Sarah Jean Horwitz’s The Dark Lord Clementine (2019) follows twelve-year-old Clementine Morcerous on a journey of self-discovery that weaves magic and melancholy into an epic tale sure to delight readers. Most of the action takes place in and around the family’s desolate castle. Clementine knows nothing about her absent mother and her father, Lord Elithor, is a cold and angry figure whose evanescent presence haunts the text. Without any siblings or friends, the young protagonist is clearly lonely and yearns for connection. Continue reading
Anne Ursu’s The Lost Girl (2019) is a haunting middle-grade novel that dabbles in the fantastic, but it is real-world drama that drives the story-line. The novel is about two twin sisters, Iris and Lark, who mirror each other physically while having distinct personalities. The twins live with their mother and father, but (as is requisite for middle-grade fiction) the father is absent. He is in London on a six-month long business trip and is only introduced in the text through Skype. The story is really about the girls’ relationship with each other and their discovery of their uniqueness through a forced separation at school. The two had always been in the same class but start the new school year with separate teachers. This does allow them to experience individual challenges while learning that they can have separate experiences and still share a deep bond. Continue reading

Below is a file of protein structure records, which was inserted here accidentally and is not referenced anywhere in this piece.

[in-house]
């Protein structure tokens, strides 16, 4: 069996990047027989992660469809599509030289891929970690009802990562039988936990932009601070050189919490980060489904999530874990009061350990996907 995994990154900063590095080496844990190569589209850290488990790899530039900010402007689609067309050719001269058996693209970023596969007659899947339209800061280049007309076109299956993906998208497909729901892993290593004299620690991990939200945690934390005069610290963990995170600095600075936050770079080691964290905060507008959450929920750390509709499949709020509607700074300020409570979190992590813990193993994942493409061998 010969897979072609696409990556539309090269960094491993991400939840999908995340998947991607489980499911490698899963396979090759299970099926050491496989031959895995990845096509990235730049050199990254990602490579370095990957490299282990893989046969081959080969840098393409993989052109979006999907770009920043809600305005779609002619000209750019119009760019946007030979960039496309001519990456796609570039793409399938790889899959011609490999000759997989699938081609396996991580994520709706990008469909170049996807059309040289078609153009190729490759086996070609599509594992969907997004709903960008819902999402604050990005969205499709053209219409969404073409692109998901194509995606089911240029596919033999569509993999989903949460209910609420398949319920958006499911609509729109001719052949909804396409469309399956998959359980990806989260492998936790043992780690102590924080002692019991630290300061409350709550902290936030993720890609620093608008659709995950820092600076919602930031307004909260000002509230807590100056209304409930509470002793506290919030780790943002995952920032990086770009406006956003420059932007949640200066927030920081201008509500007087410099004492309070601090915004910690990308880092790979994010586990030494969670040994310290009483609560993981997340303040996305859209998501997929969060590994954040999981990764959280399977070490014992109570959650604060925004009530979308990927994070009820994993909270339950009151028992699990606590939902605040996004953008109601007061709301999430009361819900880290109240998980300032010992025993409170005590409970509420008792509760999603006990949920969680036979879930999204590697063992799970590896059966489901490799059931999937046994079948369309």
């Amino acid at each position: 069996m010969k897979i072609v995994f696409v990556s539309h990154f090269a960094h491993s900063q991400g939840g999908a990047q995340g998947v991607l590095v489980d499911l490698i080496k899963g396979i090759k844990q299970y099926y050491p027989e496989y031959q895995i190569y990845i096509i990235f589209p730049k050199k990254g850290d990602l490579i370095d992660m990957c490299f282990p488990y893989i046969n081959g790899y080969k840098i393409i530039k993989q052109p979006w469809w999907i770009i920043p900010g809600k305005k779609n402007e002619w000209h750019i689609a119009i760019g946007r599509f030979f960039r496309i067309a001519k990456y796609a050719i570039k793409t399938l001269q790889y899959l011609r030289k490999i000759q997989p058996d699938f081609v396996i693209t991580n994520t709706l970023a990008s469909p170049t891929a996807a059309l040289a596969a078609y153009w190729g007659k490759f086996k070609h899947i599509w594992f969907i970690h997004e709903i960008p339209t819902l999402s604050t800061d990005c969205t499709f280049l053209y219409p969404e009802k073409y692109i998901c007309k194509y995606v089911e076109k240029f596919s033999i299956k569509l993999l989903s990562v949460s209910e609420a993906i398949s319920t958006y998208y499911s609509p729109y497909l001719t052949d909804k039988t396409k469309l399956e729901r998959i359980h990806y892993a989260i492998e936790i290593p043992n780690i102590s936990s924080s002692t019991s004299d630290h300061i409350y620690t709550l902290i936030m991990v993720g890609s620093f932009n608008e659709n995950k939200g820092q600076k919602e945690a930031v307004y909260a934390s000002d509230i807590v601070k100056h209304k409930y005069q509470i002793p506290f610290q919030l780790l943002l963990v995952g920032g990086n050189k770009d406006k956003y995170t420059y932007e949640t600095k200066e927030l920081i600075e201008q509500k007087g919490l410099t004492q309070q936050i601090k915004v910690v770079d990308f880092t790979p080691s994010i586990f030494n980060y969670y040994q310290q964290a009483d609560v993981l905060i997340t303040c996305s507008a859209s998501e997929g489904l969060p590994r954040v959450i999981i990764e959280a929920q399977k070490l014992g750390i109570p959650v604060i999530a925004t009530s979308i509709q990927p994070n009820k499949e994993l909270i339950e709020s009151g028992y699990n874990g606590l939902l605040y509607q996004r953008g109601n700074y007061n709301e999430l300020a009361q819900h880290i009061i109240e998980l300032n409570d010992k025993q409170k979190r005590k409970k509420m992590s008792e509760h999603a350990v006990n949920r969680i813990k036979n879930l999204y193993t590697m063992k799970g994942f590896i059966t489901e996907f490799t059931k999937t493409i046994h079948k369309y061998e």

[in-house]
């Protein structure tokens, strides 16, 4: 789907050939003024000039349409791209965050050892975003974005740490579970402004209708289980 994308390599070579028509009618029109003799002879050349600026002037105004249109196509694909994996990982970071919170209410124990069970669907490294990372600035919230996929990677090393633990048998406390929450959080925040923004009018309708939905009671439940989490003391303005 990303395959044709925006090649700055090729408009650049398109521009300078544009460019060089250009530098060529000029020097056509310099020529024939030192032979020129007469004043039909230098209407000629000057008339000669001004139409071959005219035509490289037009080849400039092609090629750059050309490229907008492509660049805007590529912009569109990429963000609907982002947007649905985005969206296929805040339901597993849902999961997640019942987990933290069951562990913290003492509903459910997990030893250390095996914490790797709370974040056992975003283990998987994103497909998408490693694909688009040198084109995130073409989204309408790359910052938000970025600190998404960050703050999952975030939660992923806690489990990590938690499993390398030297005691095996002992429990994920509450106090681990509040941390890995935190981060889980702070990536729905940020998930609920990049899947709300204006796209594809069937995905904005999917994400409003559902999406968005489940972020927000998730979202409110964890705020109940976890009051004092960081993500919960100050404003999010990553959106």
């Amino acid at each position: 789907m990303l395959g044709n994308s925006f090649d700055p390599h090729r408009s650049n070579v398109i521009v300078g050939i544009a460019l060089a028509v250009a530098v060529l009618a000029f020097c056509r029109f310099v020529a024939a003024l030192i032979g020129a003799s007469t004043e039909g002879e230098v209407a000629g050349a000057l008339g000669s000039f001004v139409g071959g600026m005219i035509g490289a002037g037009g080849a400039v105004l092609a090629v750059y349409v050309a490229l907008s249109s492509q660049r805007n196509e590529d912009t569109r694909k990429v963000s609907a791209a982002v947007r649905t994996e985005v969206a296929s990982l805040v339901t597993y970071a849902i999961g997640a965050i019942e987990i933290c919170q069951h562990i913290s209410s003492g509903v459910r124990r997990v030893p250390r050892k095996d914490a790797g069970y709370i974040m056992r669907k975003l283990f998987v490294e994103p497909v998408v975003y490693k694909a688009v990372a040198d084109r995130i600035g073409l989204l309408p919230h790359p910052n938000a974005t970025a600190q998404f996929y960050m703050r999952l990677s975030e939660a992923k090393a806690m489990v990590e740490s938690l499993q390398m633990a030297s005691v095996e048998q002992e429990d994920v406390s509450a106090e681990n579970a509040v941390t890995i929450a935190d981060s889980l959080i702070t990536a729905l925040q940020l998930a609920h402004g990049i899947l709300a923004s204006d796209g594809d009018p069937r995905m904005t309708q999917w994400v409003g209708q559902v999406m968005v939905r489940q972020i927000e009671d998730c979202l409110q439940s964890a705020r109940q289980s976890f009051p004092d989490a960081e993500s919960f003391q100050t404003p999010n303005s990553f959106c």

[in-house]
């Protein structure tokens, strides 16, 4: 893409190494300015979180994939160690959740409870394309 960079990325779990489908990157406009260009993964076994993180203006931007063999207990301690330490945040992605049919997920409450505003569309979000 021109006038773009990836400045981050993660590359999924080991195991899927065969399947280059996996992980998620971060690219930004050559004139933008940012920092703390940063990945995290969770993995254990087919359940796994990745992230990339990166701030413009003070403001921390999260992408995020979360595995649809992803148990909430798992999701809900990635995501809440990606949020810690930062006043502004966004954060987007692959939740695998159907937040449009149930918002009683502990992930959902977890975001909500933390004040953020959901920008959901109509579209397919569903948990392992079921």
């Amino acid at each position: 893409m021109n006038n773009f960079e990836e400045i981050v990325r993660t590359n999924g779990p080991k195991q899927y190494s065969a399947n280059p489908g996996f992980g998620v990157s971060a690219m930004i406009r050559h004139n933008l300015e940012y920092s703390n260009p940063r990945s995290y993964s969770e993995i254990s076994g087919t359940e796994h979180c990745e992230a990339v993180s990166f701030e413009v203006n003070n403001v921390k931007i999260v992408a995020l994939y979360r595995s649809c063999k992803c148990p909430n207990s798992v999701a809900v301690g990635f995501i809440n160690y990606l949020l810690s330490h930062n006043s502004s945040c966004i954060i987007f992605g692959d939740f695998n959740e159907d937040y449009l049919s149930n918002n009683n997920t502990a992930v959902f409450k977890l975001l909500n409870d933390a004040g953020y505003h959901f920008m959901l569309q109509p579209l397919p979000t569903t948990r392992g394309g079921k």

A series of interrelated events assemble to create a haunting tale of intergenerational salvation in Pat Cummings’ debut middle-grade novel Trace. The title character loses his loving parents in a car crash that he miraculously survives and mistakenly blames himself for causing.
Trace moves to Brooklyn to live with his aunt, Lea, an artsy and kind woman who doesn’t have much experience with children but makes up for it with compassion. Continue reading